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October 2007 Archives

Sentencing Summit

I was pleased to be invited to attend the Sentencing Summit in Augusta yesterday. Every judge in the State was in attendance, as were various Legislators, Governor's representatives and Corrections Officials. The point that was made repeatedly, and that was echoed by many who practice criminal defense work, was that the concept of jailing individuals who are low-risk offenders actually increases recidivism. Members of the Criminal Justice Committee of the State Senate were asked to stop criminalizing conduct merely as a reaction to what their constituents think they want. As Sen. Bill Diamond pointed out, the citizens are a powerful voice, and legislators listen to them. This summit was useful (hopefully) if only to make the point that mandatory minimums (such as those in Tina's Law) only serve to hurt the efforts at those in the trenches who are trying come to a resolution that resembles justice. An article about the summit can be found at the WCSH website or through the following link: http://www.wcsh6.com/news/article.aspx?storyid=73680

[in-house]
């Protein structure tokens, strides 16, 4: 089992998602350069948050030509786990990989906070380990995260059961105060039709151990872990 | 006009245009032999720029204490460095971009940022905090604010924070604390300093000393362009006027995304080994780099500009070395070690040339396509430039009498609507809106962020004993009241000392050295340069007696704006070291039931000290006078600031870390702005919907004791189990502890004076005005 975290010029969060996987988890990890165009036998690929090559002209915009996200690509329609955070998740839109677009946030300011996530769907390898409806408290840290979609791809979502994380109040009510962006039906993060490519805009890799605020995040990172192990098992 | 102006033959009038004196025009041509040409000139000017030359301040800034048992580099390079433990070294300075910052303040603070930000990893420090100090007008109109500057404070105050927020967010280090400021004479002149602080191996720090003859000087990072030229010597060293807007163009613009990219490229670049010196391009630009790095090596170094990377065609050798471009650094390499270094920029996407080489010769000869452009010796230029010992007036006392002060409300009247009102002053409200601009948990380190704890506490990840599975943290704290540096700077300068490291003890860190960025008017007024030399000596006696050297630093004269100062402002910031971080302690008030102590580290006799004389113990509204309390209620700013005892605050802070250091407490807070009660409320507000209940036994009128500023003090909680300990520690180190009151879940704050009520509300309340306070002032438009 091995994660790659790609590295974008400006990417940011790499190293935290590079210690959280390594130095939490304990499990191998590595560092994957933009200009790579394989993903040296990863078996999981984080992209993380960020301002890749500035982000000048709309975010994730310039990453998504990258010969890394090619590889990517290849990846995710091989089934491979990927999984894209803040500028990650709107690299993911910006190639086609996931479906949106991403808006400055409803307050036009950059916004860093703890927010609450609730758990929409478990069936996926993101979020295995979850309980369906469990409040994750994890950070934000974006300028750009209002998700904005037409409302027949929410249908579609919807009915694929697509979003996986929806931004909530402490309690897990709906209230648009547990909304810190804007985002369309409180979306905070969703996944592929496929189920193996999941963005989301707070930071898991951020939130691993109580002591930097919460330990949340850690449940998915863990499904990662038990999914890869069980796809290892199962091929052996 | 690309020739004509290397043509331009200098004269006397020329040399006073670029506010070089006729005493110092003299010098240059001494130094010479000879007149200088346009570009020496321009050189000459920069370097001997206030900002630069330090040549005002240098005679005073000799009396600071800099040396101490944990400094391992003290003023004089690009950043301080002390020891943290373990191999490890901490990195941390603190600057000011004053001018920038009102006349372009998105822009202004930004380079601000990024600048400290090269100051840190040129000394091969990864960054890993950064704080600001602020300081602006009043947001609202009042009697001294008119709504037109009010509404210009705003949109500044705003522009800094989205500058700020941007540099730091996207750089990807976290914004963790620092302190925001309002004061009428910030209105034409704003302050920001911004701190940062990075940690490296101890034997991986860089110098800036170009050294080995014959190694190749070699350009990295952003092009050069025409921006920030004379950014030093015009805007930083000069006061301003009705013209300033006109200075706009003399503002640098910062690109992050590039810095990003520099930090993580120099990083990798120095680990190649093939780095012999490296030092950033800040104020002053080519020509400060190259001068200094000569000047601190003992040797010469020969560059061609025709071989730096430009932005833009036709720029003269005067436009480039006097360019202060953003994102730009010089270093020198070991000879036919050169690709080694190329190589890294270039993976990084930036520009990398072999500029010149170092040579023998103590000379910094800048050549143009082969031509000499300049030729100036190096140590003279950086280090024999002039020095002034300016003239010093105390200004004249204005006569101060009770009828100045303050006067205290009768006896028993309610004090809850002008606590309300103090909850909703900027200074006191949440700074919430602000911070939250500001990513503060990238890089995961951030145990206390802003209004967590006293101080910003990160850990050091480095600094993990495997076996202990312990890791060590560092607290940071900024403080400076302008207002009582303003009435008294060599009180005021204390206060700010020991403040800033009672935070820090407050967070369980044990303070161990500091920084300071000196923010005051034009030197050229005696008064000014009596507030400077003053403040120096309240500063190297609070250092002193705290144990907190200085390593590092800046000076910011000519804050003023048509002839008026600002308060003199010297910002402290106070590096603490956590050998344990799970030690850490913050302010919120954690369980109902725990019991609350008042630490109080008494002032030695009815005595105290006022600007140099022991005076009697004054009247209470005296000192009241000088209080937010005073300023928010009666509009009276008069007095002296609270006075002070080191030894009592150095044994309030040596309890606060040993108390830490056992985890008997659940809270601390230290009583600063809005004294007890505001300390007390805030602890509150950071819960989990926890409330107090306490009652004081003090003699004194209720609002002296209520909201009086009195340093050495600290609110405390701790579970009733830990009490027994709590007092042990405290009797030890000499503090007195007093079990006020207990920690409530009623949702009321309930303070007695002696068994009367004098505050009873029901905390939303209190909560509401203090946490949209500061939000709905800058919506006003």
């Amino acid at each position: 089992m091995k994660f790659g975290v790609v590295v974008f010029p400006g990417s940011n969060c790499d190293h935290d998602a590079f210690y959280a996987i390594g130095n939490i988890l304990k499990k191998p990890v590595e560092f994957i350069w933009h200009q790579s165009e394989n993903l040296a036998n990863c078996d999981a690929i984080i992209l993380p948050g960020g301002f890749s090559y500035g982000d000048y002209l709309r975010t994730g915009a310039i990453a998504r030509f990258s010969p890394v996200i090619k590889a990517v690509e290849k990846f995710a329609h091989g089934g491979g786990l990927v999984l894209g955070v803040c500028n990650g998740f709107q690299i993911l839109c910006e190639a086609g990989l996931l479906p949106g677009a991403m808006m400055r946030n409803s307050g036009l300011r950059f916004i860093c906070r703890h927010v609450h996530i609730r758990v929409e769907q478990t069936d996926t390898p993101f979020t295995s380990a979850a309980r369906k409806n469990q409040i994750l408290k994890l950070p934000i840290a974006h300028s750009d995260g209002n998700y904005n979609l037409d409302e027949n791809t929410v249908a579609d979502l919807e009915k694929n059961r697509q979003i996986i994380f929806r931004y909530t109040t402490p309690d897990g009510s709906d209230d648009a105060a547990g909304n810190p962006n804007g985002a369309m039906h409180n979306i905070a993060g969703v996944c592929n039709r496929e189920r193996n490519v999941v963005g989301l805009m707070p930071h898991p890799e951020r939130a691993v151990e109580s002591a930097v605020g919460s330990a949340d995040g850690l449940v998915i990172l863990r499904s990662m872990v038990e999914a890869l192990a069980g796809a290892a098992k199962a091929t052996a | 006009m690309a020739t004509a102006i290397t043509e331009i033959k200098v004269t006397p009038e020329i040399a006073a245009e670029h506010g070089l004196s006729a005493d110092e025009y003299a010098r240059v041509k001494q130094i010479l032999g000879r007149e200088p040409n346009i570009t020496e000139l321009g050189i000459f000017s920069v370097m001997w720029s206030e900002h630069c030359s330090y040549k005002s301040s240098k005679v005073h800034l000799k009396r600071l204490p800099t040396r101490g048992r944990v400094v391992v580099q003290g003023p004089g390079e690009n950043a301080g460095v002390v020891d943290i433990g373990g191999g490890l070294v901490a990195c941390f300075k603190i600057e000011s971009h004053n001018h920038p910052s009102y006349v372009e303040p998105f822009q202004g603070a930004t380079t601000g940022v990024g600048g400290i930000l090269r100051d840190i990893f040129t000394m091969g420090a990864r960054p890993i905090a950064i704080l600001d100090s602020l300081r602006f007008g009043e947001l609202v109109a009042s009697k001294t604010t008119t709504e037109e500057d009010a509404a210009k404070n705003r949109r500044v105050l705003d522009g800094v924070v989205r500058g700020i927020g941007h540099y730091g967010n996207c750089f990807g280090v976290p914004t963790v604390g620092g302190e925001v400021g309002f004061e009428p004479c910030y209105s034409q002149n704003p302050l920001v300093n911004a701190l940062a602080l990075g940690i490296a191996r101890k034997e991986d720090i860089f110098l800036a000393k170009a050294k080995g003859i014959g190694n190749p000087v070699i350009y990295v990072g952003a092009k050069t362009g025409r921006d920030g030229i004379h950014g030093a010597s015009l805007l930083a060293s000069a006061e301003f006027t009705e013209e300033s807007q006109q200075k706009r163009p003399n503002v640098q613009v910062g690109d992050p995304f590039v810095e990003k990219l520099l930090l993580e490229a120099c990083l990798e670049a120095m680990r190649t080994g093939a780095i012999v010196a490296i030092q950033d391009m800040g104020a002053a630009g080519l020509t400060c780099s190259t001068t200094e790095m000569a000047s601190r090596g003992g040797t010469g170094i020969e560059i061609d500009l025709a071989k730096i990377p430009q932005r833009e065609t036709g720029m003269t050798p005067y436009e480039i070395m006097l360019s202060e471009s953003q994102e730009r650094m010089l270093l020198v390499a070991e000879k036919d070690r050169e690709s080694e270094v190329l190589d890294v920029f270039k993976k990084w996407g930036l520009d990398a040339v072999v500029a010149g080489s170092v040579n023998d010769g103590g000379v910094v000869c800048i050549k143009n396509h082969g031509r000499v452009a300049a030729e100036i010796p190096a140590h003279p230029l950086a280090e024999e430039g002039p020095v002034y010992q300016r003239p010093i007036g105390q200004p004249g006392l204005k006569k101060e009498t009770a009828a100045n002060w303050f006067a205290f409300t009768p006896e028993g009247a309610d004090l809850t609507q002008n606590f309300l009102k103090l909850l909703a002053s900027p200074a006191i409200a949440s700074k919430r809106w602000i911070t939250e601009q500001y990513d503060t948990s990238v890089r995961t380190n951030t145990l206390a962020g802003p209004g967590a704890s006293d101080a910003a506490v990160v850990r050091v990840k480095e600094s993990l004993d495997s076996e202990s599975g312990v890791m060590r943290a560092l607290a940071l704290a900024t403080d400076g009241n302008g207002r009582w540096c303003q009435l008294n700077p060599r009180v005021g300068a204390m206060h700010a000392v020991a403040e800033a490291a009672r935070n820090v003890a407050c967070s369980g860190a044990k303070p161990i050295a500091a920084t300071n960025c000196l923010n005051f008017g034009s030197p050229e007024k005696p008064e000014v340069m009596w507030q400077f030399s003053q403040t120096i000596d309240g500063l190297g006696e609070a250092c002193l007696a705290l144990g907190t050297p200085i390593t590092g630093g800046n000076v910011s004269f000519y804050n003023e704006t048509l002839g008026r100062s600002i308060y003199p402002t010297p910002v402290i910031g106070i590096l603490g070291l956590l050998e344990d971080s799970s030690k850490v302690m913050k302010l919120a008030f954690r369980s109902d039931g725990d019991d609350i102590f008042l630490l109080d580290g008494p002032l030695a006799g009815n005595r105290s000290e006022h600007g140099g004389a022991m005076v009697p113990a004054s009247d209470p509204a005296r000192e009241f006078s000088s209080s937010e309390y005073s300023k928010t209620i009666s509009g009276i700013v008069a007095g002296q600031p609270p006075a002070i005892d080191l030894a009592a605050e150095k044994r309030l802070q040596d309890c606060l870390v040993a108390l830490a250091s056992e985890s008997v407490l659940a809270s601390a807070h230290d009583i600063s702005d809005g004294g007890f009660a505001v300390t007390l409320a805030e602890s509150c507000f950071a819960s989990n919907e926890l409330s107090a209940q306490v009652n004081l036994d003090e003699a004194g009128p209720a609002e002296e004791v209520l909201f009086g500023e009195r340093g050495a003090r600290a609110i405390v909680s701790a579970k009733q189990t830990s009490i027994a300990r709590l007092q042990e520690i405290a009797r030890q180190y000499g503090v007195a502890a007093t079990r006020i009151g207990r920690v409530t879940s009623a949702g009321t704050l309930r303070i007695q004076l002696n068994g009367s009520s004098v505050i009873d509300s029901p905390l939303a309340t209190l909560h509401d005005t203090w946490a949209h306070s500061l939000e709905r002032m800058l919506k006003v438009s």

Timothy Zerillo Speaks At Conference on Risk Assessment on Sentencing and Probation

Yesterday afternoon I was pleased to be invited to speak as the criminal defense representative for Cumberland County regarding a risk assessment pilot program they are beginning in York County. The program was titled "Risk Assessment: New Directions in Setting Conditions of Release and Sentencing," and it was co-sponsored by the York and Cumberland Bar Associations. The program is designed to give probation a chance to understand potential recidivism rates for offenders. I was asked to explain how I would approach five fact patterns from the defense perspective, which were then compared against the risk assessment determination under those hypotheticals. One of the upsides of the program is that the data encourages probation (and, hopefully, prosecutors and sentencing judges) to decrease supervision of low risk offenders. This is something that I (and the much of the defense bar) have been saying for years. It sounds as though probation in York and Cumberland Counties are beginning to agree with this position as well. Hopefully, this is a step toward rational sentencing in Maine. Keep your fingers crossed. I have been invited to speak at the Sentencing Symposium in Augusta later this month, and will report back on that as well.